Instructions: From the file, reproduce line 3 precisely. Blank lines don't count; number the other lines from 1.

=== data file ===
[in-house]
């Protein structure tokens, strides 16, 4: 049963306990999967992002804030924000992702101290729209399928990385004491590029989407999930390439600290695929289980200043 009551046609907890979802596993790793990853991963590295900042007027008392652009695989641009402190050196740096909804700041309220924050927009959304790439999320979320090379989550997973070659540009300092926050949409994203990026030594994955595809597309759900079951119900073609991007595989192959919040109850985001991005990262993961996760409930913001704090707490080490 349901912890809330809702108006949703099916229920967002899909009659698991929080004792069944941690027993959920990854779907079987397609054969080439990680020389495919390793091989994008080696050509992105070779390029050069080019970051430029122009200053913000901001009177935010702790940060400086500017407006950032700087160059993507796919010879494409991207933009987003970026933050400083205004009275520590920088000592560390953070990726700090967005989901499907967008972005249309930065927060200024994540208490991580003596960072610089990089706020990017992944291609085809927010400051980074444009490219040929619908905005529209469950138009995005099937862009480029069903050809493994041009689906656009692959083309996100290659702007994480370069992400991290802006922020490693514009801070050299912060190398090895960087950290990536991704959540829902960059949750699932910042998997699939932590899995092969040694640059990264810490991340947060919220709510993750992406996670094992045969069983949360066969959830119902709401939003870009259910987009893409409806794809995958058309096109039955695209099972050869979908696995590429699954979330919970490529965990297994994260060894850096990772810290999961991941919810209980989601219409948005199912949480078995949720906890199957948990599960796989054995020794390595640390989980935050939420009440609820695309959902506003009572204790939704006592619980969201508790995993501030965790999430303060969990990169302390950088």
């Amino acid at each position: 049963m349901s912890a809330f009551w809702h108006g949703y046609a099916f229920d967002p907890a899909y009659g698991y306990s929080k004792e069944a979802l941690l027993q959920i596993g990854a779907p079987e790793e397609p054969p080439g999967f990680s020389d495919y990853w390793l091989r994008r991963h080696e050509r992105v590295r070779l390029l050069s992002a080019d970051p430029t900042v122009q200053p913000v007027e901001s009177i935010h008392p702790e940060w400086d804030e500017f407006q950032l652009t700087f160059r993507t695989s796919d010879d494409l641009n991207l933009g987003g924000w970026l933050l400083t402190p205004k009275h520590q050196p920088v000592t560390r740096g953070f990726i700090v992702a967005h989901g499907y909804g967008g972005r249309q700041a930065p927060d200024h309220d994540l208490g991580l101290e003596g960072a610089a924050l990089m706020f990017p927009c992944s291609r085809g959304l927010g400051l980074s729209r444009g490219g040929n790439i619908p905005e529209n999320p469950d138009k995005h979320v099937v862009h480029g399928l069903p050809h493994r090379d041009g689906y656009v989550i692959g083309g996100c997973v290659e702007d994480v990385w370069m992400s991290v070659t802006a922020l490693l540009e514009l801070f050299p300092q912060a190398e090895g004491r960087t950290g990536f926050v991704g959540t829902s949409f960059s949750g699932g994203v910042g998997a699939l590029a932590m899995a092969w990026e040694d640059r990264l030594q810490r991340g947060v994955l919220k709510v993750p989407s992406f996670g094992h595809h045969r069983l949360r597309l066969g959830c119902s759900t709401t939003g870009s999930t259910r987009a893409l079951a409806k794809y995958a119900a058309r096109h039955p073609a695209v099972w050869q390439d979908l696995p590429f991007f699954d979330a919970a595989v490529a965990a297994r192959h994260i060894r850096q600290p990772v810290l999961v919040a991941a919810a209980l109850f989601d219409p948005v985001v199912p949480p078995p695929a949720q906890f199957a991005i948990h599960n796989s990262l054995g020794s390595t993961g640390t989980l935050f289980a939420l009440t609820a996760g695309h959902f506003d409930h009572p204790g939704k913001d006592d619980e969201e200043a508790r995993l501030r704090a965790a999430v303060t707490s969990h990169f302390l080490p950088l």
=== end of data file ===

């Amino acid at each position: 049963m349901s912890a809330f009551w809702h108006g949703y046609a099916f229920d967002p907890a899909y009659g698991y306990s929080k004792e069944a979802l941690l027993q959920i596993g990854a779907p079987e790793e397609p054969p080439g999967f990680s020389d495919y990853w390793l091989r994008r991963h080696e050509r992105v590295r070779l390029l050069s992002a080019d970051p430029t900042v122009q200053p913000v007027e901001s009177i935010h008392p702790e940060w400086d804030e500017f407006q950032l652009t700087f160059r993507t695989s796919d010879d494409l641009n991207l933009g987003g924000w970026l933050l400083t402190p205004k009275h520590q050196p920088v000592t560390r740096g953070f990726i700090v992702a967005h989901g499907y909804g967008g972005r249309q700041a930065p927060d200024h309220d994540l208490g991580l101290e003596g960072a610089a924050l990089m706020f990017p927009c992944s291609r085809g959304l927010g400051l980074s729209r444009g490219g040929n790439i619908p905005e529209n999320p469950d138009k995005h979320v099937v862009h480029g399928l069903p050809h493994r090379d041009g689906y656009v989550i692959g083309g996100c997973v290659e702007d994480v990385w370069m992400s991290v070659t802006a922020l490693l540009e514009l801070f050299p300092q912060a190398e090895g004491r960087t950290g990536f926050v991704g959540t829902s949409f960059s949750g699932g994203v910042g998997a699939l590029a932590m899995a092969w990026e040694d640059r990264l030594q810490r991340g947060v994955l919220k709510v993750p989407s992406f996670g094992h595809h045969r069983l949360r597309l066969g959830c119902s759900t709401t939003g870009s999930t259910r987009a893409l079951a409806k794809y995958a119900a058309r096109h039955p073609a695209v099972w050869q390439d979908l696995p590429f991007f699954d979330a919970a595989v490529a965990a297994r192959h994260i060894r850096q600290p990772v810290l999961v919040a991941a919810a209980l109850f989601d219409p948005v985001v199912p949480p078995p695929a949720q906890f199957a991005i948990h599960n796989s990262l054995g020794s390595t993961g640390t989980l935050f289980a939420l009440t609820a996760g695309h959902f506003d409930h009572p204790g939704k913001d006592d619980e969201e200043a508790r995993l501030r704090a965790a999430v303060t707490s969990h990169f302390l080490p950088l």